Third, the mind map you create can be enormously helpful to your logo designer. One of the most challenging things about designing logos is making sure that you know what the client wants. A mind map can do more to communicate what you want in a logo than an email or even a phone conversation.
How to Create a Mind Map
Now, let’s talk about how to create a mind map. It’s actually a very simple process, but you may choose to get more involved with it depending on your personal comfort level and how much time you have to spend on it.
Creating Your Logo Mind Map
Before you start creating your logo mind map, let’s look at an example of a completed mind map so you know what yours should look like.
As you can see, the map starts with a central idea, in this case, the future. You can then write related ideas in bubbles around the central idea. Each branch of the map may then be embellished with additional ideas, thoughts, and images.
In truth, your map can include anything that you think is important and relevant to your company. It should be as thorough a representation of what you think and feel about your company as possible.
What to Include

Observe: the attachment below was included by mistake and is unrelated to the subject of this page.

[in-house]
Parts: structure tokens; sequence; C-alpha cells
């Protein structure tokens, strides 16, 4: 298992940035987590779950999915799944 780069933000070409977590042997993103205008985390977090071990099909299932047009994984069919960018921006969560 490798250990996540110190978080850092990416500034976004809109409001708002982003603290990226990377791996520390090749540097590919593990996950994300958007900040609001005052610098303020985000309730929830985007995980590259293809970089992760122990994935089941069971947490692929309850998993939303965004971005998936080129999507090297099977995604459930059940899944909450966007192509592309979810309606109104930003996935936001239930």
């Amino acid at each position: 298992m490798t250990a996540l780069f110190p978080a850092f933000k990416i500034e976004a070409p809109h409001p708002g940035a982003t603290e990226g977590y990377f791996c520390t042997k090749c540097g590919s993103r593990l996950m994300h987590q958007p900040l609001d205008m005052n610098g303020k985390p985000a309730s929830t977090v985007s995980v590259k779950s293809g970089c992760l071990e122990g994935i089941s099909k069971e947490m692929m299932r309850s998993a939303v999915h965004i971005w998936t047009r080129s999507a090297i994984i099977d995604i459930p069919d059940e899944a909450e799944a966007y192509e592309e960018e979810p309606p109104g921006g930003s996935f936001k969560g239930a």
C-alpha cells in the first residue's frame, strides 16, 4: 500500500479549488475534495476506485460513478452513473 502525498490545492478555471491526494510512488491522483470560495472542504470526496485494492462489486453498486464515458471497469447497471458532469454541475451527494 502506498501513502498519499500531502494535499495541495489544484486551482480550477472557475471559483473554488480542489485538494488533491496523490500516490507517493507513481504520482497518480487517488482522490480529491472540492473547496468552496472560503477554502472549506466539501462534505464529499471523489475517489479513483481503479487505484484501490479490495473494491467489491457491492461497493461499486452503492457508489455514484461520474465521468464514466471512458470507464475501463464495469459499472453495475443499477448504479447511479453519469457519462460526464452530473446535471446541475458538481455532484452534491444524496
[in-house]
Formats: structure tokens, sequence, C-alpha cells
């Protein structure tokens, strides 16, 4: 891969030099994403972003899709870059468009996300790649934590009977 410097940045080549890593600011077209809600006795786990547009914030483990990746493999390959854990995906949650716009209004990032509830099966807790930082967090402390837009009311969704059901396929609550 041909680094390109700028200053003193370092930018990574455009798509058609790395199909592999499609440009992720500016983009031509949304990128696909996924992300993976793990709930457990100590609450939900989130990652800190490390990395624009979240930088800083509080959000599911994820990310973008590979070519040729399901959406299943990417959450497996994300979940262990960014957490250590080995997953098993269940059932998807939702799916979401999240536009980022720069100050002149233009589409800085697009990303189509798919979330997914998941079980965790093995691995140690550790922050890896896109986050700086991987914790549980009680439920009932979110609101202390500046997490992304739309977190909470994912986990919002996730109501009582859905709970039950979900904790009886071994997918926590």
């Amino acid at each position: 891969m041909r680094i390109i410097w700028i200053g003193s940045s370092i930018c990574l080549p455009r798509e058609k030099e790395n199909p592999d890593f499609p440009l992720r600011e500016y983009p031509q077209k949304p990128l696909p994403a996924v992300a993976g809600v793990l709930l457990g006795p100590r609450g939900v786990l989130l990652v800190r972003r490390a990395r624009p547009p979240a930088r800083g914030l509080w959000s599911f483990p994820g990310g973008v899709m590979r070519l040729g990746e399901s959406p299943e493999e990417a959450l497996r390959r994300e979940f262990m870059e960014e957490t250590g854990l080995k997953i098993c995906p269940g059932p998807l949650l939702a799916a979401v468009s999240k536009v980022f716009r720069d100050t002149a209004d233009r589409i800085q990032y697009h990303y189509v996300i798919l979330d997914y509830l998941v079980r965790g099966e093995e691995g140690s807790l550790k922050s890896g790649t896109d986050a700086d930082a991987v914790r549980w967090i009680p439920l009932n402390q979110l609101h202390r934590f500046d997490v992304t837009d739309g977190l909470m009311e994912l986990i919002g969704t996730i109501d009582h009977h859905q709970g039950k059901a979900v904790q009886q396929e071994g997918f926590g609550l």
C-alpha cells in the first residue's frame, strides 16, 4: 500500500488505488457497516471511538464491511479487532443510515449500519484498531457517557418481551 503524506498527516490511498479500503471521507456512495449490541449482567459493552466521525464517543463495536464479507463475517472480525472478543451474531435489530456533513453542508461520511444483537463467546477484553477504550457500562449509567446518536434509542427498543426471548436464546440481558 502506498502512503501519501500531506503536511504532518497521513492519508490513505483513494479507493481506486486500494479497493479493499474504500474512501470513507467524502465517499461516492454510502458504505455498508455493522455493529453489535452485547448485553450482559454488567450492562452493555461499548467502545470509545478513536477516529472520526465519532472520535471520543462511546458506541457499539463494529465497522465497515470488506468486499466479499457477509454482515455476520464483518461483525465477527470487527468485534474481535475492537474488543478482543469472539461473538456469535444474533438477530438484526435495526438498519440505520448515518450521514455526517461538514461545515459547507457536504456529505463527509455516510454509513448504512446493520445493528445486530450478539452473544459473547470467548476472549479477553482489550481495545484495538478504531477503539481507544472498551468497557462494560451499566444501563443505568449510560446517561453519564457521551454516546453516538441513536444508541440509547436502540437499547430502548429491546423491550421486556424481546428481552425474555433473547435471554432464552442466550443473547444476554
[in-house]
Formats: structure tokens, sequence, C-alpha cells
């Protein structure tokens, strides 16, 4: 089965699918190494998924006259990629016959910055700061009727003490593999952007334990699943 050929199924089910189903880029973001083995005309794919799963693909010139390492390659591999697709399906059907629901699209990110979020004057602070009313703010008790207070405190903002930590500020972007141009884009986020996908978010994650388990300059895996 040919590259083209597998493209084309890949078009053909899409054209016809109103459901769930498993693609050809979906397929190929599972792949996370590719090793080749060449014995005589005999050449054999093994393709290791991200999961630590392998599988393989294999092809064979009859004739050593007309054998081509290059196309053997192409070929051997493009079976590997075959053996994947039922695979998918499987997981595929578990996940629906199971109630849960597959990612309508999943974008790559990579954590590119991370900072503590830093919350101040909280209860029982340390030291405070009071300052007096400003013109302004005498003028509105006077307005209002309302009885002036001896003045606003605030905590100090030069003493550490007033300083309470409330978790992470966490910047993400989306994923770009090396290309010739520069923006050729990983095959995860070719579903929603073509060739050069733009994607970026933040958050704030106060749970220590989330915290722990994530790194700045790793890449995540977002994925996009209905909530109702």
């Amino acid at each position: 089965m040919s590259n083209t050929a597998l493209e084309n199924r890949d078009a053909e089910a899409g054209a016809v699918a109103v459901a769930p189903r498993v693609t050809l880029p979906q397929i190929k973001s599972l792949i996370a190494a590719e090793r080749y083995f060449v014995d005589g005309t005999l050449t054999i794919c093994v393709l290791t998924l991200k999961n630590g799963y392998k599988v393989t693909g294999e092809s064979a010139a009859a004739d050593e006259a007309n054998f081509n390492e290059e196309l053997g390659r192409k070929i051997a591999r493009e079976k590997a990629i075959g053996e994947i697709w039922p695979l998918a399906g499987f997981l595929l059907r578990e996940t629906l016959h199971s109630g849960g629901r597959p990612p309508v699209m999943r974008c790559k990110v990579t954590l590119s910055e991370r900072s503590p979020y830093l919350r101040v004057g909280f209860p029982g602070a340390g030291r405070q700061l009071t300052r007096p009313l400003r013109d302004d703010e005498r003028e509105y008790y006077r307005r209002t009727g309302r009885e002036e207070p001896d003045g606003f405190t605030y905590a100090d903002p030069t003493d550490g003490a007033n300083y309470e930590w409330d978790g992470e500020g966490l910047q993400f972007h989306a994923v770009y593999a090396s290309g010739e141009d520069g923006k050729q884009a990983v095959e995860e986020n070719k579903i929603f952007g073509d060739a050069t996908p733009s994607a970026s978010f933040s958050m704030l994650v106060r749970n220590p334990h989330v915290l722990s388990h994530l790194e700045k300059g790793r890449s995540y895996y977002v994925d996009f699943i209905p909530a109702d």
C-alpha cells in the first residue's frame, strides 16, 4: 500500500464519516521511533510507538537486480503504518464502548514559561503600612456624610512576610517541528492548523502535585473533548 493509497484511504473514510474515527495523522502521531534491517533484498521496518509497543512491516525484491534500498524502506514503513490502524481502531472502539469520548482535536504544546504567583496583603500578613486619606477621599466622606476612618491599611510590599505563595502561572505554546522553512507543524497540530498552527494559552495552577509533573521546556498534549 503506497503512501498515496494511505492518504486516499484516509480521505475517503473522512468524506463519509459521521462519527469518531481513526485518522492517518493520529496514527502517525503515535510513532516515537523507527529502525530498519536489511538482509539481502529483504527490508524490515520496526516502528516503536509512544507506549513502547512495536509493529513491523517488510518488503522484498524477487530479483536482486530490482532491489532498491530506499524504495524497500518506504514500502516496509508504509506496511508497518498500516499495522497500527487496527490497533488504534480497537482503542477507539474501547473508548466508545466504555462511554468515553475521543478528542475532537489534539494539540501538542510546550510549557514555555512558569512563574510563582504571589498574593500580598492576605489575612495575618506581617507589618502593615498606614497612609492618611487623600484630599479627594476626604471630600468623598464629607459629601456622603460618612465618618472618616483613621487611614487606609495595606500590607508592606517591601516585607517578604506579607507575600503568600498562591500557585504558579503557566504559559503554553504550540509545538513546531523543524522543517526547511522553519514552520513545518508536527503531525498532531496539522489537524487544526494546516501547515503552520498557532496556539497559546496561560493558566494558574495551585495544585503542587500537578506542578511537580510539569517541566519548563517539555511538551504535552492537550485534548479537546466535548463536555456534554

What should you include in your mind map? The broad idea is to include anything that might be relevant. Here are some suggestions for what to include:
1. Your industry and any specific images, ideas, or terminology that might relate to it.
2. Your company’s target audience: who are they, what do they do, and most importantly, what do they need?
3. Your company motto
4. Your company mission statement: what do you hope to accomplish?
5. Your company’s products or services
6. Your employees
7. Your company’s values
Ideally, your logo should represent all of these things and more. You more detailed you get with your mind map, the more likely it is that you will get to the heart of what you want your logo to be.
As you can see in the above example, it may be helpful to use colors and images for the sections of your mind map. The colors do not need to translate to your logo – we’ll talk more about that later – but they should represent how you feel about the topics that appear on your mind map.
Translating Your Mind Map to a Design
Once you have created a mind map for your company, the next step is translating it to a design. A good logo designer will be able to help you, but let’s talk about some things you can do to communicate what you want to a designer.
How to Use Your Mind Map to Communicate with a Designer
Any collaborative effort with a logo designer should start with a consultation. If you work with The Logo Company, you’ll have several designers assigned to your logo and you should share your mind map with all of them.